http://forum.wordreference.com/

The forum interface sucks, and there's definitely a market for this kind of thing with a decent UI like the SE stack.

Good luck, and maybe see you on iRosetta!

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WordReference does have a ton of valuable content and a vibrant community but as you mentioned, the user experience isn't that great. Thanks for the encouragement ;)

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The irritating thing is that it took me months to find WordReference, as it seems like Google really struggles with decently indexing some language sites. To be honest, I can only speak for Polish as it's the sole focus of my foreign language studies, but it's been a nightmare to find more than a handful of decent resources online.

If you want to bring more users to the site, I'm not sure if it'd be worth experimenting with adwords. Throw, say, a few dollars a day at adverts that target phrases like "Why does French..." or "How do I say in German" and so on. It might bring enough users to give the site critical mass.

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I'll run a test campaign and see if it is effective. Thanks for the keyword suggestions.

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Rosetta is a trademark and they might come after you if you managed to get this off ground. Just a word of warning...

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That sucks but thanks for pointing out. I didn't know it was possible to trademark an Ancient Egyptian artifact :( I'll try to see if I really am infringing the trademark.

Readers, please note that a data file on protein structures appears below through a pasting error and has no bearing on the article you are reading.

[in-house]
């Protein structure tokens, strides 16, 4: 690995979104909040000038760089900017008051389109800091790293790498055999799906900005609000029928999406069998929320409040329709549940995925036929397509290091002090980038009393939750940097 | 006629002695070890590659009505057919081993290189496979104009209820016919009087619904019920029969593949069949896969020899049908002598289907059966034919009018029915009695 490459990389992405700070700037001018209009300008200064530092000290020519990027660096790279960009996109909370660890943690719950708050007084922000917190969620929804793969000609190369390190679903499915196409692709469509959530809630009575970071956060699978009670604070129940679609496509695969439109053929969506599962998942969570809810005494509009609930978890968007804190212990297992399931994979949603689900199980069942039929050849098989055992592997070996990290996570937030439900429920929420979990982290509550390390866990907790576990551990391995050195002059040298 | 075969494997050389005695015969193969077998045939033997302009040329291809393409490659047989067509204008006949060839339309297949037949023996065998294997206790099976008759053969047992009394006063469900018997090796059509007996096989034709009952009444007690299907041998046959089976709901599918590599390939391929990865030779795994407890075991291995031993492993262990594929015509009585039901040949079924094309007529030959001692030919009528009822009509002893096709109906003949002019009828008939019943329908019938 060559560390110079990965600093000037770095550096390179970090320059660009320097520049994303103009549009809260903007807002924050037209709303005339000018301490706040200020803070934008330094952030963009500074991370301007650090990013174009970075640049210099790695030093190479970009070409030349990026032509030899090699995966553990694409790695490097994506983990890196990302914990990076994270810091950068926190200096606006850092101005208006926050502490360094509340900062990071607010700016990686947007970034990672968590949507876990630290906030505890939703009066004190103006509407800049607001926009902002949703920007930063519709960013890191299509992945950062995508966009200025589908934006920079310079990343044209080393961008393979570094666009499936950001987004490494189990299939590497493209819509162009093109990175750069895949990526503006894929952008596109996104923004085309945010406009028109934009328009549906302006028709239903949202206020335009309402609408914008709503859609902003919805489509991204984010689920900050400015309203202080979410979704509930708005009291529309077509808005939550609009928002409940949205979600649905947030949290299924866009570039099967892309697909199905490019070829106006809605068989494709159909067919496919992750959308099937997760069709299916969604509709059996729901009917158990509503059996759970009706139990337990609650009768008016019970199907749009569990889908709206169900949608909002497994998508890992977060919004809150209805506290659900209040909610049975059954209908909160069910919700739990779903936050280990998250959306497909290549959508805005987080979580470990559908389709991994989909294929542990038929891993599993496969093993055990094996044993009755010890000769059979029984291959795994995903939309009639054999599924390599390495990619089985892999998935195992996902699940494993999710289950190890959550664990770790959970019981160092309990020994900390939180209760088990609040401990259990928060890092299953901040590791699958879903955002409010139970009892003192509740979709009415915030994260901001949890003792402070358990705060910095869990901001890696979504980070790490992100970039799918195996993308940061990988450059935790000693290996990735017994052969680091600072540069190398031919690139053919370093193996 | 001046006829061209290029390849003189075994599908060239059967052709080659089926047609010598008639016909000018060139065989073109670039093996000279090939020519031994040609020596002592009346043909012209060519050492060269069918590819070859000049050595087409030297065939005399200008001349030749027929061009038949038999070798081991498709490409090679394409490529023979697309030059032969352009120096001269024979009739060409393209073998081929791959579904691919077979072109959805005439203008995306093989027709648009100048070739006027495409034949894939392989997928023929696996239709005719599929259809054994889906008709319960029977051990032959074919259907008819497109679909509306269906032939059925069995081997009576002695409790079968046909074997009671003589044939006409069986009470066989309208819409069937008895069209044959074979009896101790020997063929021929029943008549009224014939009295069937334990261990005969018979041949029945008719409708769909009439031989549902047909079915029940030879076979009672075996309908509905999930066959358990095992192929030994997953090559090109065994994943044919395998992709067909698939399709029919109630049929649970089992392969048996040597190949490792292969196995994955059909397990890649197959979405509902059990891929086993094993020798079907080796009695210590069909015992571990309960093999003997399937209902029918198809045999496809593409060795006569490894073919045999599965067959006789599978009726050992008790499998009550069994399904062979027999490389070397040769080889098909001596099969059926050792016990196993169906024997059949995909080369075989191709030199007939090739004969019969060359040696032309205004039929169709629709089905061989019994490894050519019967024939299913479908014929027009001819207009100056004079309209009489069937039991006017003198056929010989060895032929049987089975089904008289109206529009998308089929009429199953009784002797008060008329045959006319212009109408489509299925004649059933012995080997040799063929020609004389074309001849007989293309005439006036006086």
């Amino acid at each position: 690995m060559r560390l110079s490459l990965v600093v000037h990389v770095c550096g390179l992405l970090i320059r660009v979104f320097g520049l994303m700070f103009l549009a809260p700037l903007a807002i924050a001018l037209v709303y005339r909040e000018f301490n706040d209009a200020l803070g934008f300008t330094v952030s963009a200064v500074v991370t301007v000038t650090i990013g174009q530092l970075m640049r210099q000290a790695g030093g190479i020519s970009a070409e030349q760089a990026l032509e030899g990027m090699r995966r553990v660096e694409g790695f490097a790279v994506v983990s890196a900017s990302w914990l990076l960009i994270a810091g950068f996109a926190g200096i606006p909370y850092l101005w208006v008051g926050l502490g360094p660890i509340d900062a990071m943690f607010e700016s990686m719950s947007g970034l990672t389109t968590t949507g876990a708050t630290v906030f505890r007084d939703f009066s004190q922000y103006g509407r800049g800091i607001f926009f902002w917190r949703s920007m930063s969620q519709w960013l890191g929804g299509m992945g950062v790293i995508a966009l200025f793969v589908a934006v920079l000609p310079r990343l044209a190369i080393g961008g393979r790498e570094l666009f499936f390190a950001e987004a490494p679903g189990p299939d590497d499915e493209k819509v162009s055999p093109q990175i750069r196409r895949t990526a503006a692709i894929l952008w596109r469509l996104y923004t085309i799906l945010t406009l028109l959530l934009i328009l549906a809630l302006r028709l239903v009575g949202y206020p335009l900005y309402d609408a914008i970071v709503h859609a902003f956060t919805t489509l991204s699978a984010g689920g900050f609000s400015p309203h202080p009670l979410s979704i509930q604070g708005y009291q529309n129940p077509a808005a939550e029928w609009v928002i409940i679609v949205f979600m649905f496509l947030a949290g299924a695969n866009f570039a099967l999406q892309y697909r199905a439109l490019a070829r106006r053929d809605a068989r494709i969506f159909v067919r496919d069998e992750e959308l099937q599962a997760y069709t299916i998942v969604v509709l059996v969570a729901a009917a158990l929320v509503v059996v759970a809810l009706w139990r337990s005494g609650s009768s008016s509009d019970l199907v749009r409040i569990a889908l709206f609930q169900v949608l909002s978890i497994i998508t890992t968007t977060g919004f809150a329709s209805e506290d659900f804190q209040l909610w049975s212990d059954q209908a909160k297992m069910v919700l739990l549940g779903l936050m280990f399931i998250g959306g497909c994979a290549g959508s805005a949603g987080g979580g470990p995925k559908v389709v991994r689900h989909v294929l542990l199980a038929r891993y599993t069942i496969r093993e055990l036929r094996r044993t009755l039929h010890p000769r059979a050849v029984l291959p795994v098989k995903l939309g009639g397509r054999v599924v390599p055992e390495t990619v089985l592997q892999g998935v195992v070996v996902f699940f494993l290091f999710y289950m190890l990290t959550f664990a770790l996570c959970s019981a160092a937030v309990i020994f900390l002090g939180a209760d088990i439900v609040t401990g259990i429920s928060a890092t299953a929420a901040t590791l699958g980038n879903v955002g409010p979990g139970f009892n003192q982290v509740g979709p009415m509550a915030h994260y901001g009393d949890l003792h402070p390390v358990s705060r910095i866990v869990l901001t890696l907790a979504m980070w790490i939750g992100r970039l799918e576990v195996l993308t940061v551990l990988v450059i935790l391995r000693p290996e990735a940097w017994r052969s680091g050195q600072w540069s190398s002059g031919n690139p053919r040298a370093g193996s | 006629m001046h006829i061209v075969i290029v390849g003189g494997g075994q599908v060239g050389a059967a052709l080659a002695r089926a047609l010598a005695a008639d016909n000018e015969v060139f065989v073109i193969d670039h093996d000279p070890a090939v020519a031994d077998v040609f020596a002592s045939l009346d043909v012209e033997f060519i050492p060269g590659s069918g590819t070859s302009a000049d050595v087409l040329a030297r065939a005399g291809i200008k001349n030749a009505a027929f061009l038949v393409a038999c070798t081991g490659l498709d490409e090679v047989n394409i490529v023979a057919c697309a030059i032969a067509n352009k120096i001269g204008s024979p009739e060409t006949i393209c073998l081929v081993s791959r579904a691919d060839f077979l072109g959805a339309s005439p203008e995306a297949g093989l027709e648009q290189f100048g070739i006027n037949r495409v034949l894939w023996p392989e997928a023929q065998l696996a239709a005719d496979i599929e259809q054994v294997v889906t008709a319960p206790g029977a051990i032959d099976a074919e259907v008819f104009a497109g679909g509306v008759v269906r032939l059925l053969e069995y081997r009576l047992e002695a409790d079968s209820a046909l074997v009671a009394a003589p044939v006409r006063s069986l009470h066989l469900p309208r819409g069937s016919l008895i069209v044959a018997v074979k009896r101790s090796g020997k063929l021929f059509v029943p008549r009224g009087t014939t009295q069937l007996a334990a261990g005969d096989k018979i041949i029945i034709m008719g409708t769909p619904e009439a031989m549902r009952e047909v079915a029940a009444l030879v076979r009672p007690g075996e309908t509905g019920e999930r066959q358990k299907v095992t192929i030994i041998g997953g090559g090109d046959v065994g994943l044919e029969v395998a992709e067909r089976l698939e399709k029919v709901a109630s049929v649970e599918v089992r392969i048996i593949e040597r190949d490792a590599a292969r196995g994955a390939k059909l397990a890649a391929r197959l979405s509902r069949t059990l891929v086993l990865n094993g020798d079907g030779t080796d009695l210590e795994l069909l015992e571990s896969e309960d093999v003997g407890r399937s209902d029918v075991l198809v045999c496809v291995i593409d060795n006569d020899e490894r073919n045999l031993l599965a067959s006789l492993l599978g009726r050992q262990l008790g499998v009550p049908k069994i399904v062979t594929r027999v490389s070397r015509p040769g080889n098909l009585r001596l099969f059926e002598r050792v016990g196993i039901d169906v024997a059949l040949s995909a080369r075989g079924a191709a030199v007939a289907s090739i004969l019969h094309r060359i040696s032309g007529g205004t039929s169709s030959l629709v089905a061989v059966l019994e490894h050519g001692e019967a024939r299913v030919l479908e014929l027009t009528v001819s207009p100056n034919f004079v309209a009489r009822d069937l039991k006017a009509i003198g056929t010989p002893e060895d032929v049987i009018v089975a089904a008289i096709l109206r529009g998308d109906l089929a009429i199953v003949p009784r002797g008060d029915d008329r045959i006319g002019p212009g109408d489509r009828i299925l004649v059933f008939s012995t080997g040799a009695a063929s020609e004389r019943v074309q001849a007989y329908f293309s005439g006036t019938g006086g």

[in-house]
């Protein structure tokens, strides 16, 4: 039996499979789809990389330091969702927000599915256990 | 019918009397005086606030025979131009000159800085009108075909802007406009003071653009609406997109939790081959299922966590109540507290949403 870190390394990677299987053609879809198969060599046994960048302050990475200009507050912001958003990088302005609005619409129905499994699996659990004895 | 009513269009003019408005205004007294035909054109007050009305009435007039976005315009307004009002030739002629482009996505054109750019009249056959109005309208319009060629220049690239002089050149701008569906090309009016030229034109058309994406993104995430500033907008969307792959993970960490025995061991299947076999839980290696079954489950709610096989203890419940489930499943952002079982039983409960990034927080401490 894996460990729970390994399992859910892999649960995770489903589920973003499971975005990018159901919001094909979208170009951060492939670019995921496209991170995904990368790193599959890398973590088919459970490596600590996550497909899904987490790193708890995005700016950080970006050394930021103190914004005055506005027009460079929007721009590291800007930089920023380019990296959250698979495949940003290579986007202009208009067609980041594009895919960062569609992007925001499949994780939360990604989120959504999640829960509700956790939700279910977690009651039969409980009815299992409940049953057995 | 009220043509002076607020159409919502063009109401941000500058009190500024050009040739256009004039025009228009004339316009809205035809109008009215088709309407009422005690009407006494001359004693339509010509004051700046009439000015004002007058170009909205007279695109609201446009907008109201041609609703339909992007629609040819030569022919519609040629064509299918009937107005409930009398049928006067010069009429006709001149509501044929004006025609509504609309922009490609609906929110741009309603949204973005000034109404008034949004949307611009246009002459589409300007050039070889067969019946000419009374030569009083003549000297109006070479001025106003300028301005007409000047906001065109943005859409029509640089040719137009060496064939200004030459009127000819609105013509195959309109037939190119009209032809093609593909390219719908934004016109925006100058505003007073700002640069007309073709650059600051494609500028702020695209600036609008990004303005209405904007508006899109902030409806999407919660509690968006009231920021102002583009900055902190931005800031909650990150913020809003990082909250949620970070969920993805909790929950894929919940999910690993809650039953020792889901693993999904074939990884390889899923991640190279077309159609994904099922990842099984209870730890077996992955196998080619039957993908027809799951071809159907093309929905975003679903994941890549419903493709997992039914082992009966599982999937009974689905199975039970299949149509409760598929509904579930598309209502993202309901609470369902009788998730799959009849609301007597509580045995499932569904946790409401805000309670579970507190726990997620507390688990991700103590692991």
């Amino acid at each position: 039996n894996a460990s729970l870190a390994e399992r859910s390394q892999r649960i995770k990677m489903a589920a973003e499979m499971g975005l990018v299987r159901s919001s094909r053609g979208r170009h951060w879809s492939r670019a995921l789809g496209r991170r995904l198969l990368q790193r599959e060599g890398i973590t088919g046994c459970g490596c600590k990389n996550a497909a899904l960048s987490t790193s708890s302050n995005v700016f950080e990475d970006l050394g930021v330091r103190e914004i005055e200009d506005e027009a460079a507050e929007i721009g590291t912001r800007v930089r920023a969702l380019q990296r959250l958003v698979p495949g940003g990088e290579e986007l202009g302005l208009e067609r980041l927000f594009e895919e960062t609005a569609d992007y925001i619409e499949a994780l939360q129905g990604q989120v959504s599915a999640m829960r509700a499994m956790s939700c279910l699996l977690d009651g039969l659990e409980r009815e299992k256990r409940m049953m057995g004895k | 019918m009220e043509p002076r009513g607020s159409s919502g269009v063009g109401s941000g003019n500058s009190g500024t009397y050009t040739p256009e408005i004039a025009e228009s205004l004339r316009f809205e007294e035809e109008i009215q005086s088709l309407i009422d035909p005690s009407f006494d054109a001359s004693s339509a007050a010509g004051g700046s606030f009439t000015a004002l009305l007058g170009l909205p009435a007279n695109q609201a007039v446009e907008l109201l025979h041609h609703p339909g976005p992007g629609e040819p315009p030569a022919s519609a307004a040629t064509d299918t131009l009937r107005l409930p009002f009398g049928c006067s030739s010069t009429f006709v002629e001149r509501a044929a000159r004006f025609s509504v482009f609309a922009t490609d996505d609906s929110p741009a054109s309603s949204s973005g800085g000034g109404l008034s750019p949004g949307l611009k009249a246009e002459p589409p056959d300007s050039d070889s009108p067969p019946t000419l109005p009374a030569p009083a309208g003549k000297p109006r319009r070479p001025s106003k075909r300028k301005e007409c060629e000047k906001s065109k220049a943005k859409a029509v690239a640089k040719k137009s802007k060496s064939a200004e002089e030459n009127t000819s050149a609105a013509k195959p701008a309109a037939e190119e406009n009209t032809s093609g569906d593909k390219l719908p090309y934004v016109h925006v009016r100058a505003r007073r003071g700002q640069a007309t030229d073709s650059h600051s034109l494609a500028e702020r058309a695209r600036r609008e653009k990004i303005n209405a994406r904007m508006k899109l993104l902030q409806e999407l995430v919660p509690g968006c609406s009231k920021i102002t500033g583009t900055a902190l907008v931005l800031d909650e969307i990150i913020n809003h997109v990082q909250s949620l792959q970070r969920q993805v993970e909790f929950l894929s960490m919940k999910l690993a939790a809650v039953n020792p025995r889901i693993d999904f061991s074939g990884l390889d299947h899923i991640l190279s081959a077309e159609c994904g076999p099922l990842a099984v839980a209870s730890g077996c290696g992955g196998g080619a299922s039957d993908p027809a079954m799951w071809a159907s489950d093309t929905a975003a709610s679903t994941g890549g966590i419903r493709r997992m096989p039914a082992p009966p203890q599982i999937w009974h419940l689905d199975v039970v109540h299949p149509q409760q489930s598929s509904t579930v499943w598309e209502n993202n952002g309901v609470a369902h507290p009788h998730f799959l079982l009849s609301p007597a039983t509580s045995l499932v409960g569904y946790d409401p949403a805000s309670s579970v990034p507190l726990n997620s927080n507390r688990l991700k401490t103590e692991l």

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I wasn't aware that it was an Ancient Egyptian artifact. And the trademark was actually Rosatta Stone as errnatX stated.

Nonetheless, if it reminds me another, possibly direct competitor of yours, it can't be a good think, can it?

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This was one of my first thoughts.

Although the brand name is actually Rosetta Stone - so they might not be able to make it stick.

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Actually doesn't matter if the names are not exactly the same (try opening a department store called "Waltmart") they can make it stick if they can convince a judge that someone else is trading off their reputation. That's not difficult to do if both entities are in similar businesses.

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Does it matter that the trademark is based on something that precedes the company? I vaguely recall hearing that a trademark is hard to defend if it becomes part of the common language.

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Yes it does have some bearing and I think it's reasonable to suggest that "rosetta" is part of the common language especially in the context of translation. I recall that Microsoft has had problems defending "Windows", even though it's a registered trademark. I'm not a lawyer, but my understanding is that the main consideration is whether someone could be seen as "passing off" their work under the name of a competitor. The courts won't allow me to exploit your reputation to sell my products.

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"iSay"?

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Might be better to separate by language? At first sight I was put off because I saw Spanish and whatnot. Only by chance I also discovered a question about English.

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You may want to consider playing with other color schemes. IMHO, the current palette makes the site look a little dated.

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hey there -- you've developed a really useful tool and I can see myself using this in the future all the time for helping learn languages... BUT I really think you need categorization by language for this to really take off. Otherwise great concept and implementation, hope it takes off!